be speaking to somebody, it’s just a chat bot on the other side. Biometrics just in terms of identity and how things are done,
something called open API. I could go on but the one
thing I’m going to chat about in my three remaining
minutes is blockchain. I teach a course now at MIT
called blockchain and money it’s kind of a popular course. We just stood it up and it’s
about 100 students in there, wonderful graduate students from across the Cambridge community. We’ve got some folks from Harvard and elsewhere coming in too because they want to learn
about this new technology. It’s not the leading
thing that the major banks are thinking about in terms
of their FinTech policy. Artificial intelligence and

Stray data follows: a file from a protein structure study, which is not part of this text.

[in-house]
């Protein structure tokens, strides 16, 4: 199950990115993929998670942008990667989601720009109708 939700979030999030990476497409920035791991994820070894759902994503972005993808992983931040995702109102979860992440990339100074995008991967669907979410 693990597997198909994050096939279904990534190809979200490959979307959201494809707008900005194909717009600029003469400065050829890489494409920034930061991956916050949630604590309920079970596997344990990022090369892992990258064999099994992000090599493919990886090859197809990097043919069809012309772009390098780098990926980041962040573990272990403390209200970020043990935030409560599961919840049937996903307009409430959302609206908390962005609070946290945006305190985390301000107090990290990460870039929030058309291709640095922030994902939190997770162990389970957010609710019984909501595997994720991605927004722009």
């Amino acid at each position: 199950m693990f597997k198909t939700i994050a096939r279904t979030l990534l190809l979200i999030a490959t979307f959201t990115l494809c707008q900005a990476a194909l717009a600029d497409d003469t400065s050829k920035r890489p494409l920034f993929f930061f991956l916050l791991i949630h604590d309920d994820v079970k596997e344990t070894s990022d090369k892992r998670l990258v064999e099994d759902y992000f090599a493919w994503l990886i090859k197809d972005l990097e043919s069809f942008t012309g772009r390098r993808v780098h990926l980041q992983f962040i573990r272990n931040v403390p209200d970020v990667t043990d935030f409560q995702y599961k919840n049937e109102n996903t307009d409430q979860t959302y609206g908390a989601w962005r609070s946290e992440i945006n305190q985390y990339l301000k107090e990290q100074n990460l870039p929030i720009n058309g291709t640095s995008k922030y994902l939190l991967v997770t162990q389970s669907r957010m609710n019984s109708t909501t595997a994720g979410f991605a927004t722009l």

machine learning and chatbots and so forth are higher up
their list of blockchain but blockchain was a remarkable innovation that came together really over 20 years. You may have heard about
some paper that was written 10 years ago by Satoshi Nakamoto. Has anybody heard that? Does anybody know who’s Satoshi is? Oh you do? Because you shouldn’t be at
this conference if you do. Nobody knows who’s Satoshi Nakamoto is but it’s important to note
the paper was released on October 31st 2008. Now I’m fairly certain that
Sheila Bair and her role as chair of the Federal
Deposit Insurance Corporation was not thinking about Satoshi Nakamoto on October 31st, 2008 and probably didn’t even think about Satoshi Nakamoto for some number of months later but right in the heart and
the crisis Halloween of 2008 this paper is put out on a
cryptographic mailing list of a bunch of people that
call themselves cypher punks. I don’t make this up, it’s a great story but from a libertarian point of view, the question was how do we